Assembly Speaker Carl Heastie, Local Governments Committee Chair Fred W. Thiele, Jr. and Transportation Committee Chair William B. Magnarelli today announced that the Assembly State Fiscal Year (SFY) 2019-20 Budget provides funding support to programs that provide a direct benefit to local governments including Aid and Incentives to Municipalities (AIM) funding and Consolidated Local Highway Improvement Program (CHIPs) funding.
"The Assembly budget recognizes that municipalities throughout the state, despite their many financial difficulties, continue to provide New Yorkers with essential services they depend on," said Speaker Heastie. "The AIM and CHIPs funding in our budget will give some financial relief to localities and help them better meet the needs of their residents."
"Local governments throughout our state are financially stressed and continue to face a range of financial challenges," said Assemblymember Thiele. "The amounts provided in the Assembly budget proposal will help alleviate this financial burden, and help municipalities maintain a quality of life for the communities they serve."
"We in the Assembly are committed to funding transportation for all New Yorkers," said Assemblymember Magnarelli. "The Assembly's budget proposal ensures districts will get the help they need to maintain roadways and improve transit systems statewide."
The Assembly's budget allows local governments to continue using AIM funding at their discretion. The AIM program was established in the SFY 2005-06 Budget to provide towns, villages and cities outside of New York City with unrestricted state aid.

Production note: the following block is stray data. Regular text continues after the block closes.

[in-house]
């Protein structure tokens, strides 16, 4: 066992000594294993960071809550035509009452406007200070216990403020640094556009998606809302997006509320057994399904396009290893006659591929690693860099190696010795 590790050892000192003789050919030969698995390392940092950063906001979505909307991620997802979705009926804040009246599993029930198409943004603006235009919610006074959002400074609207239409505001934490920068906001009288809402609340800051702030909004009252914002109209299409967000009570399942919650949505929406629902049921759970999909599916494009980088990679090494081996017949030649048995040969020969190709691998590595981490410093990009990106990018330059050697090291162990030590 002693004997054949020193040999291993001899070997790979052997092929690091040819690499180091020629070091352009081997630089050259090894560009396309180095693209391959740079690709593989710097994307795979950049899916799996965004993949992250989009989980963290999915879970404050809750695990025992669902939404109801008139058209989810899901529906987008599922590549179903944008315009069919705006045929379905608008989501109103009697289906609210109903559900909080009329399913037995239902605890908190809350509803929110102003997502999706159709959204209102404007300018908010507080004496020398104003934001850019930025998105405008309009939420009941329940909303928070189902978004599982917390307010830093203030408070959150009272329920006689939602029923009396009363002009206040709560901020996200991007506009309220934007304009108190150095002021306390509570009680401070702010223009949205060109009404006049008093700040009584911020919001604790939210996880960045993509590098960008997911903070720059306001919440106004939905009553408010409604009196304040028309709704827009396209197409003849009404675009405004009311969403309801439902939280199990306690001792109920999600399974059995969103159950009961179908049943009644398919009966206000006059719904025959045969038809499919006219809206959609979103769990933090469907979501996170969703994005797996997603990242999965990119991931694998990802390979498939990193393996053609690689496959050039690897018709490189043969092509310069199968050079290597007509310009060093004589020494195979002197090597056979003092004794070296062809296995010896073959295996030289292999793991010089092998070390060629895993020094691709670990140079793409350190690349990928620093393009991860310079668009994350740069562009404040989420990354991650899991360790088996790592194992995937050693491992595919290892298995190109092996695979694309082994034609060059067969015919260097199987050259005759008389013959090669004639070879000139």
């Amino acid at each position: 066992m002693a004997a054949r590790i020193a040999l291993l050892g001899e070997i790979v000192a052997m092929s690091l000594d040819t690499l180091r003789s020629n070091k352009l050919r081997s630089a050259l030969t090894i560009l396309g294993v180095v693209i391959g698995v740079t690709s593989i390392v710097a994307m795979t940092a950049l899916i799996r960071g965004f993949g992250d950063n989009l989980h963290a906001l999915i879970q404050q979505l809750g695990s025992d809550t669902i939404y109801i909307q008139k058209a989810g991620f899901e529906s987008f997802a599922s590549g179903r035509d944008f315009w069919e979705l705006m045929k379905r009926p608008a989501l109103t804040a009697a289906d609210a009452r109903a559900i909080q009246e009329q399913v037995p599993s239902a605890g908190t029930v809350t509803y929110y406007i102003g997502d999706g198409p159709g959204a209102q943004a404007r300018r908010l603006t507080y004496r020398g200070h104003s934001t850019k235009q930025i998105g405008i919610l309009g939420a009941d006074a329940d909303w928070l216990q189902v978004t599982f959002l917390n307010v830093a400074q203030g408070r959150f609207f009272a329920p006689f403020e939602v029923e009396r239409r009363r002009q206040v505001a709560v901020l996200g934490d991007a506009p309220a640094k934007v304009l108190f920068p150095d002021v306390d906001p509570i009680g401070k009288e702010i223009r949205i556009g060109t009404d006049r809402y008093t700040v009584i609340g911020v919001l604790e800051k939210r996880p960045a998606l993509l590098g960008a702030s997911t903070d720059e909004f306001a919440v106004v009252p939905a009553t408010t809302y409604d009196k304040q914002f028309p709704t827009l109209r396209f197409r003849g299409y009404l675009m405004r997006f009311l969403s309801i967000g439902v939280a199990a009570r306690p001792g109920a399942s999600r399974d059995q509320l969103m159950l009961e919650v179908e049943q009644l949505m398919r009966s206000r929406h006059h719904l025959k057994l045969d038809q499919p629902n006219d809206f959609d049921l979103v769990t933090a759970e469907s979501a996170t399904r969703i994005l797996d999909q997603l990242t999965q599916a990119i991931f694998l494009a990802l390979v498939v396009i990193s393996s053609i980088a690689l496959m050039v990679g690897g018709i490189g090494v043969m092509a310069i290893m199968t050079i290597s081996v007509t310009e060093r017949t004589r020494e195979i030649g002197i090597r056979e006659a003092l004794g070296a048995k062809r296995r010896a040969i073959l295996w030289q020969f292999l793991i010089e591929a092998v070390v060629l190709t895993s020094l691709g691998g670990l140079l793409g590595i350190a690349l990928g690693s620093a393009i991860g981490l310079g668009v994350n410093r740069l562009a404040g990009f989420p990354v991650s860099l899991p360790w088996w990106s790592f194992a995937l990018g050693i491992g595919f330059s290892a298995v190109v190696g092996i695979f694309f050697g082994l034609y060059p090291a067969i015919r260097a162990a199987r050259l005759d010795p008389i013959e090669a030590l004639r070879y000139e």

The Assembly budget would restore proposed cuts to unrestricted State Aid for certain towns and villages, and provides AIM funding of $715 million, an increase of $59 million from the executive's proposal.
In addition, the Assembly proposes $20 million in capital for land banks, to be directed in conjunction with the Office of the Attorney General.
The plan would require marketplace providers to collect sales tax on taxable sales of tangible personal property, leveling the playing field for brick and mortar stores while generating increased revenue for local governments.
State Board of Elections
The Assembly budget provides $27 million in capital funds for local boards of elections to purchase electronic poll books and on-demand ballot printers. It also provides an additional $7 million to offset other costs associated with early voting.
Agriculture and Markets
The spending plan includes $32.4 million for agricultural aid to localities, an increase of $2.9 million dollars above the executive proposal. This will restore and increase funding for agricultural programs and initiatives, including Agriculture Migrant Child Care.
Clean Water Infrastructure
The Assembly budget allocates $15 million for municipal dam safety projects from a previously unallocated portion of the Clean Water Infrastructure Act of 2017.
Funding Assistance for Local Government's Roads and Highways
The Assembly budget proposal provides $438.1 million in CHIPs funding, which includes $65 million for extreme winter recovery, ensuring that those hardest hit with winter storms have the resources they need to improve and maintain their roadways. It also funds the Marchiselli Program at $39.7 million.
The spending plan funds upstate transit systems at $226.5 million, an increase of $8.8 million above the executive proposal. This increase is funded through the proposed imposition of a six percent surcharge on auto rentals outside of the Metropolitan Commuter Transportation District.
The Assembly budget proposal includes legislation to phase in, over a period of three years, an increase in the reimbursement rate for cities maintaining and repairing state arterial highways and provides $4.2 million for the first year of funding.